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Bird of Prey: Lancer Tactical Pro Line Battlehawk PDW Airsoft Gun Review

 

 

Lancer Tactical has one of the most varied selection of airsoft guns on the market. In fact, the mad lads at Lancer Tactical don't really seem to respond to the notion that airsoft guns should replicate real rifles, or be only suited for outdoor milsim or strictly indoor spread. We've reviewed a few other Lancer Tactical Guns here on the Airsoft Rifle blog over the last few months and have always been impressed, even if the design of the guns wasn't for us. We received this Battlehawk PDW in though, and finally found one we think fits our needs.

 

 

 

This rifle is small.

 

We mean REALLY small.

 

It's a compact rifle, made more compact by the addition of a PDW stock, making you think this rifle is built for indoor play. If you had a low power model that might be true, but at the whopping 380 FPS our model shot, this is 100% meant for big outdoor games.

 

It's also very customizable, which these small guns often are not. The hand guard has a monolithic rail; something we prefer over the longer Blackbird models that delete some rail space on the top of their hand guards. This gives you the ability to add longer optics, sight protectors or other accessories like a PEQ-15 to the top of your rail. The bottom and sides feature picatinny rail in the front and back, with some Mlok sections in the middle where you traditionally would pass on accessories. It's nice to have the inclusion of MLok though, so that you can still utilize that real estate if needed.

 

 

 

The rear of the stock if where the magic happens. The stock pad is insanely comfortable, which is contrary to it's appearance. We usually don't care for PDW stocks as they often don't give a good purchase to your shoulder or adjust to a good length. This stock has plenty of adjustment range to combat those fears and the pad is comfortable.

 

In fact, we only have two main gripes about the stock that are more personal preference in one case, and mild frustration in the other. The rifle stores its battery in the stock tube, but the tube is not threaded. Instead, it is just pressure fit in place with a rubber gasket. This is pretty secure, admittedly, but I couldn't shake the feeling that a hard fall would knock it loose and send your battery careening into the void. Our second complaint is the space. It's very compact and your battery selection is limited. While the attempt to rear wire the rifle is welcome, front wiring may have been the more practical option. Lancer has even done ready-mag style battery holders on older PDW's and that would have been nice here as well for some more space.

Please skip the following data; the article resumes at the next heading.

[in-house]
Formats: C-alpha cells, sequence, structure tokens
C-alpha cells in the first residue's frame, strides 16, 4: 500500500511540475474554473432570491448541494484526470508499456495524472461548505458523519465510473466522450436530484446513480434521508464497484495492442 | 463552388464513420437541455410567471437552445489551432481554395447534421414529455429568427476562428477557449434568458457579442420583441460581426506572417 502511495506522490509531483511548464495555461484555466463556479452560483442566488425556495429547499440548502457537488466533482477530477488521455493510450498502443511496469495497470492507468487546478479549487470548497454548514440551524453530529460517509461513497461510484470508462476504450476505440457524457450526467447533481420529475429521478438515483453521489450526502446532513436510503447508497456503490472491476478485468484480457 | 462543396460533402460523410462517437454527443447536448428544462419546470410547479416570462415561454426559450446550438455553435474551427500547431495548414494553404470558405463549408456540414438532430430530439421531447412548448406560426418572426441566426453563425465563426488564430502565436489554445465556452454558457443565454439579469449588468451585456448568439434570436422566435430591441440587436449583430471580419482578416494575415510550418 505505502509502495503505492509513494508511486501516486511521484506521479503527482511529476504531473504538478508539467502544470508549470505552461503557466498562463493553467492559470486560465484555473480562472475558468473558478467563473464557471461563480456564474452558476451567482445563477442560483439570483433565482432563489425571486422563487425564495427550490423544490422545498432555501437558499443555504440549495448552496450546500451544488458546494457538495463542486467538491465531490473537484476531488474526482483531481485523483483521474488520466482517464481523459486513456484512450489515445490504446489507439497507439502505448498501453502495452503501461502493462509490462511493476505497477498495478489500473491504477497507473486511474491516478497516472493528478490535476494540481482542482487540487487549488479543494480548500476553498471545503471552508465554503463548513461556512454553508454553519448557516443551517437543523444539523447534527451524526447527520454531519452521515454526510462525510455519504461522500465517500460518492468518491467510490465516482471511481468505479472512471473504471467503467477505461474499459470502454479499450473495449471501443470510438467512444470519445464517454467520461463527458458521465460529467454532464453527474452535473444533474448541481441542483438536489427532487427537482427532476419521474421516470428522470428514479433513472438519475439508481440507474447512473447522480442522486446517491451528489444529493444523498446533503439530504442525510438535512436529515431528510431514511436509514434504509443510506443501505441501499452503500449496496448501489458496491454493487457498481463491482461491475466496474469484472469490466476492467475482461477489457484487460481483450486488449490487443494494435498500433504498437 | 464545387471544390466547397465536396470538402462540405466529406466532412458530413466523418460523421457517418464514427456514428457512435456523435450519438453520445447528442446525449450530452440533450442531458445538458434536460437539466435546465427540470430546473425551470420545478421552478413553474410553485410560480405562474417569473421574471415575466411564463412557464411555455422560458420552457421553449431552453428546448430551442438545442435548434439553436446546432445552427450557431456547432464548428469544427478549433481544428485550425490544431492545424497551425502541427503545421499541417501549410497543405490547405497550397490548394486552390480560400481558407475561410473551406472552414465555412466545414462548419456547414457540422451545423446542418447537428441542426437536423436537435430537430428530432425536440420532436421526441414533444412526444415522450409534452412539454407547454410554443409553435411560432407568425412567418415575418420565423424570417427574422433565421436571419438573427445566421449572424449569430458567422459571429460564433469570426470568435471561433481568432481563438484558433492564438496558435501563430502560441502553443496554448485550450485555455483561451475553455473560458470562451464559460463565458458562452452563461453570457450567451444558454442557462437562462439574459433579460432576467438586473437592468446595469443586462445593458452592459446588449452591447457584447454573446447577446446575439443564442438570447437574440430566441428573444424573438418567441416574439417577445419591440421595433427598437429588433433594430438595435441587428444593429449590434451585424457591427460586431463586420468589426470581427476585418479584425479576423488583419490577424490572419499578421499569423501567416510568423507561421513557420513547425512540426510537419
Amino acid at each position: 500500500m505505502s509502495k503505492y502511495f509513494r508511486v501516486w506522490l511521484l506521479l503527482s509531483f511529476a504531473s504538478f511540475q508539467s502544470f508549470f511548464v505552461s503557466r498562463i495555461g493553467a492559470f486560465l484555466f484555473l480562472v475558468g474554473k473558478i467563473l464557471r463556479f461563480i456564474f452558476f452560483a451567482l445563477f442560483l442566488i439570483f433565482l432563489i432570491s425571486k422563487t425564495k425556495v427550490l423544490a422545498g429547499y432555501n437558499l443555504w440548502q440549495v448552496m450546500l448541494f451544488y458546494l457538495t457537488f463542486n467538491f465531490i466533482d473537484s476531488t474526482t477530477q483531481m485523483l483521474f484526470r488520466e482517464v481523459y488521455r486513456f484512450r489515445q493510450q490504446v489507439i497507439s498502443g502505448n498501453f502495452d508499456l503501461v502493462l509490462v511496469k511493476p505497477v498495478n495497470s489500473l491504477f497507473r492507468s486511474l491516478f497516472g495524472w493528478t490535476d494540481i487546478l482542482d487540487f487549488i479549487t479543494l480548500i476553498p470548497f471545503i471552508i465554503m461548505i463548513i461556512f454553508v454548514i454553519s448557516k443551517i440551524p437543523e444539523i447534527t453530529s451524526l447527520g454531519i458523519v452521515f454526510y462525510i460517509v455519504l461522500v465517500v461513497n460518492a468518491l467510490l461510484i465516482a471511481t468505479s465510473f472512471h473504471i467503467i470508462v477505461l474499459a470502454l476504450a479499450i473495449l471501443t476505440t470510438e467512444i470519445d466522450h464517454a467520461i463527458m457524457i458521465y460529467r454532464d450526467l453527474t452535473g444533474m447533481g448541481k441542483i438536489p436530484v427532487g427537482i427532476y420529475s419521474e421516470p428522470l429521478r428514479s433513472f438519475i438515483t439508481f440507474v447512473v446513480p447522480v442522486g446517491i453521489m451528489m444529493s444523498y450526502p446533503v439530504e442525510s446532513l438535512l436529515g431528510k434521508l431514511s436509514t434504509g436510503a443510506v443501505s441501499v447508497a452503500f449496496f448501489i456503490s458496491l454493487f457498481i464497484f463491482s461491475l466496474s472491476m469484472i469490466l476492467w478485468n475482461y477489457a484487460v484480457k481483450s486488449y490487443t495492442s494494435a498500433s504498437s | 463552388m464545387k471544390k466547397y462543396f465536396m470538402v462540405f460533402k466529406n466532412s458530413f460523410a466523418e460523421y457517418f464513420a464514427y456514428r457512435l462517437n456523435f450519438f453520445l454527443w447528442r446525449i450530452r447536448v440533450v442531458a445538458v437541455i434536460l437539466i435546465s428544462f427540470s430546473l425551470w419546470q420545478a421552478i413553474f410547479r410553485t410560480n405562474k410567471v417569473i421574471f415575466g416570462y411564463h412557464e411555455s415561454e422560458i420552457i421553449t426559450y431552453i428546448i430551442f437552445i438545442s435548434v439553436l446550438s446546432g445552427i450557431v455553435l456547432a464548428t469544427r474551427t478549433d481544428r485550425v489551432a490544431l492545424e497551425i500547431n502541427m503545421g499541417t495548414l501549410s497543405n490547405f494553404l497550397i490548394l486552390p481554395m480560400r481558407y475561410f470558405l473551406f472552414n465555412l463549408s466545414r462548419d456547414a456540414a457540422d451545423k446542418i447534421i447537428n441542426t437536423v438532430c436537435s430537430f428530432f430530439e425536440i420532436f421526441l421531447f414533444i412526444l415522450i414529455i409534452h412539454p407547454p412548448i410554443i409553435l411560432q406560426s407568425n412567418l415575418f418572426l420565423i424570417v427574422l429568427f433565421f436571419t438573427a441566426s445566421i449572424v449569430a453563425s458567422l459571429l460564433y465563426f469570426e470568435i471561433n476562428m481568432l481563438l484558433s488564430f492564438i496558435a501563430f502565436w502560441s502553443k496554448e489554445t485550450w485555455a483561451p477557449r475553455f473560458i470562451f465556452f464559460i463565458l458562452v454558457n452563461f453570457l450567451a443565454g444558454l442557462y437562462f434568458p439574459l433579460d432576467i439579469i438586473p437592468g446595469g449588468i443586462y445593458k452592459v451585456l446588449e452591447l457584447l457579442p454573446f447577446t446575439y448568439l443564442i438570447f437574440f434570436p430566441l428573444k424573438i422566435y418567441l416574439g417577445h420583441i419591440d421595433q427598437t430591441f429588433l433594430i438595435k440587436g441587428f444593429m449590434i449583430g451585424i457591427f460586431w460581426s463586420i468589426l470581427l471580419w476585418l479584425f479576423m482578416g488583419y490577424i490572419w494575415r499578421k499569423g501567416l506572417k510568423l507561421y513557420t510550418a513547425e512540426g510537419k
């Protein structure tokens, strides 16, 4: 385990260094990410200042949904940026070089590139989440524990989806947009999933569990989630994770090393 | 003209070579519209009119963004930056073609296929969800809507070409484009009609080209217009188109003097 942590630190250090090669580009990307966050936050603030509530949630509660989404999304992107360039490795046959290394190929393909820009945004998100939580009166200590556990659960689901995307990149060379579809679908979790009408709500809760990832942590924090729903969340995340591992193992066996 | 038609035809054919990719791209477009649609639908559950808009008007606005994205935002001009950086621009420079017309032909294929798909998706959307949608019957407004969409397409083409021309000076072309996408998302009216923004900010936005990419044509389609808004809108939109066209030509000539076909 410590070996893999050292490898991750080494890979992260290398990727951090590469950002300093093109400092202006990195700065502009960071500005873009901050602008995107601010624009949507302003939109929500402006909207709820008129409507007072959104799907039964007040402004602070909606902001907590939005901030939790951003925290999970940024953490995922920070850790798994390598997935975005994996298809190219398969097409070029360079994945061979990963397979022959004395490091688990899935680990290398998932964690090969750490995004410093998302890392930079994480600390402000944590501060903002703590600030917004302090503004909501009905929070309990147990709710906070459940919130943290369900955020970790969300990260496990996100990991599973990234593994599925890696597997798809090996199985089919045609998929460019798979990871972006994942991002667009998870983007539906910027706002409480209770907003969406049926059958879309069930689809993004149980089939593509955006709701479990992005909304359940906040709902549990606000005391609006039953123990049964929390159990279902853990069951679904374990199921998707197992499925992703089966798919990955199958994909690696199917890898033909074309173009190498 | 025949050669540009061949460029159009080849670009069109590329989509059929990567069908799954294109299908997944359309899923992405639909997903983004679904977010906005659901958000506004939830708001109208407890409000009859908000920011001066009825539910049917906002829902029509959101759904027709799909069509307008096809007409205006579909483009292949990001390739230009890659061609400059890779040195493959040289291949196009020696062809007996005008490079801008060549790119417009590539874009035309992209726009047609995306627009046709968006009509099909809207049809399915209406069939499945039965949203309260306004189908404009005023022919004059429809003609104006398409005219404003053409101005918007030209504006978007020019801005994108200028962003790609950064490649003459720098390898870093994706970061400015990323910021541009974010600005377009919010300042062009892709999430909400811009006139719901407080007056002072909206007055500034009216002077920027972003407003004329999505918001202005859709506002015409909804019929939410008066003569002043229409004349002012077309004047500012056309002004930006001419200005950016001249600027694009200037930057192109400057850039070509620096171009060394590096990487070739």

Thankfully, Lancer Tactical included a Dean's Plug, which makes up for how much space the MOSFET takes up. It is possible to fit batteries inside, we actually found the dean's wired version of Elite Force's MP7 batteries to fit reasonably well.

 

inside of this rifle's full metal exterior hides some wonderful internals though. Let's take a deeper dive.

 

 

 

 

These rifles all include Lancer's Pro-Line gearbox which is for the best. This is one of the better gear boxes we've seen in a brand new airsoft gun in recent years, with a great "fast trigger" microswitch system, quality gears, and a phenomenal quick change spring.

 

We found the gear box to be shimmed well, not TOO caked in grease (though our model could have used a bit extra if we're being picky) and the flat trigger it housed was comfortable and traveled smoothly.

 

While it's not made out of unobtainium or anything top secret, it is constructed sturdily and din't give us any reason to believe it would crack or fail under typical use. We got consistent FPS with only a +/- deviation of about 3 FPS or so around that 380 FPS mark we mentioned earlier.

 

 

 

All of the work put into this gearbox, combined with the included tight bore barrel and quality hop up set up gave us some great results when it came time to shoot it.

 

We tapped the distance out on this guy just shy of 200 feet, which for how small it is was certainly farther than expected. Groupings were tight, and would have no problem hitting a typical torso at those distances. With the quick change spring, you could drop the gun to 350 FPS, which we tried with an m100 spring, and range still kept up, only losing maybe an additional 10 feet with heavy BBs but still maintaining accuracy and group tightness.

 

So that begs the penultimate question we ask of every gun here....

 

 

 

This gun is clearly built to satisfy outdoor needs in a small package. If that's you, and you don't mind that it's not a bit more MILSPEC the way an MP5 or AK74u might be, this is definitely something you should consider.

 

Is it worth the money?

 

Airsoft GI has it listed for $229.90, and we'd consider that a pretty fair price. This gun shoots above most mid-range priced guns, and it does what it says on the tin. While the stock isn't perfect, performance saves the day here. If you can tolerate the small battery space, we'd say yes. If the price justifies swapping the stock for something like Classic Army's BAS PDW stock, then we'd also say yes.

 

Ultimately, this gun is very conditional. It serves a specific purpose very well. It can be easily modified to fit a few others, so we're going to give it a firm "Yes, You should buy this" but you need to ask yourself some of the same questions we did, before you pull the trigger.

 

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